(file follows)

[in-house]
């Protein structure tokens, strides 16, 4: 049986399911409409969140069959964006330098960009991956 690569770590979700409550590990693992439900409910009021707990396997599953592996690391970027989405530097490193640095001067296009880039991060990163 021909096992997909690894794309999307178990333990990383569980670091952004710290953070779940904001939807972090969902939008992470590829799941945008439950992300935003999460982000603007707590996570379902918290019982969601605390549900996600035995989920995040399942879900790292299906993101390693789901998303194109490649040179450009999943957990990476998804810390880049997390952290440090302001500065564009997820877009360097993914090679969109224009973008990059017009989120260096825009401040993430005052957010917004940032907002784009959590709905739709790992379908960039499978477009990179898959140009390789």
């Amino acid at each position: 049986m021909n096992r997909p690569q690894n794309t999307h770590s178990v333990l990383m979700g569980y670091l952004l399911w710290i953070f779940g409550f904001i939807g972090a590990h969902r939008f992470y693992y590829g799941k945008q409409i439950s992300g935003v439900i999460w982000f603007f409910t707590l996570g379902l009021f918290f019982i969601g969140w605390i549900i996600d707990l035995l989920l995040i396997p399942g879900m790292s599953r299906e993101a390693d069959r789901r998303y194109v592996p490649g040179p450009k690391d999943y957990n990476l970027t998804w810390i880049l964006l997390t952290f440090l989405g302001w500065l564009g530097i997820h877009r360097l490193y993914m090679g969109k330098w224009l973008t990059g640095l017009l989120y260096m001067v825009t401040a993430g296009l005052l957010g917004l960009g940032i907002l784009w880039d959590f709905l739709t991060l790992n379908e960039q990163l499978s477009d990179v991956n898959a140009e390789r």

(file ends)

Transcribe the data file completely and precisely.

[in-house]
């Protein structure tokens, strides 16, 4: 049986399911409409969140069959964006330098960009991956 690569770590979700409550590990693992439900409910009021707990396997599953592996690391970027989405530097490193640095001067296009880039991060990163 021909096992997909690894794309999307178990333990990383569980670091952004710290953070779940904001939807972090969902939008992470590829799941945008439950992300935003999460982000603007707590996570379902918290019982969601605390549900996600035995989920995040399942879900790292299906993101390693789901998303194109490649040179450009999943957990990476998804810390880049997390952290440090302001500065564009997820877009360097993914090679969109224009973008990059017009989120260096825009401040993430005052957010917004940032907002784009959590709905739709790992379908960039499978477009990179898959140009390789």
């Amino acid at each position: 049986m021909n096992r997909p690569q690894n794309t999307h770590s178990v333990l990383m979700g569980y670091l952004l399911w710290i953070f779940g409550f904001i939807g972090a590990h969902r939008f992470y693992y590829g799941k945008q409409i439950s992300g935003v439900i999460w982000f603007f409910t707590l996570g379902l009021f918290f019982i969601g969140w605390i549900i996600d707990l035995l989920l995040i396997p399942g879900m790292s599953r299906e993101a390693d069959r789901r998303y194109v592996p490649g040179p450009k690391d999943y957990n990476l970027t998804w810390i880049l964006l997390t952290f440090l989405g302001w500065l564009g530097i997820h877009r360097l490193y993914m090679g969109k330098w224009l973008t990059g640095l017009l989120y260096m001067v825009t401040a993430g296009l005052l957010g917004l960009g940032i907002l784009w880039d959590f709905l739709t991060l790992n379908e960039q990163l499978s477009d990179v991956n898959a140009e390789r």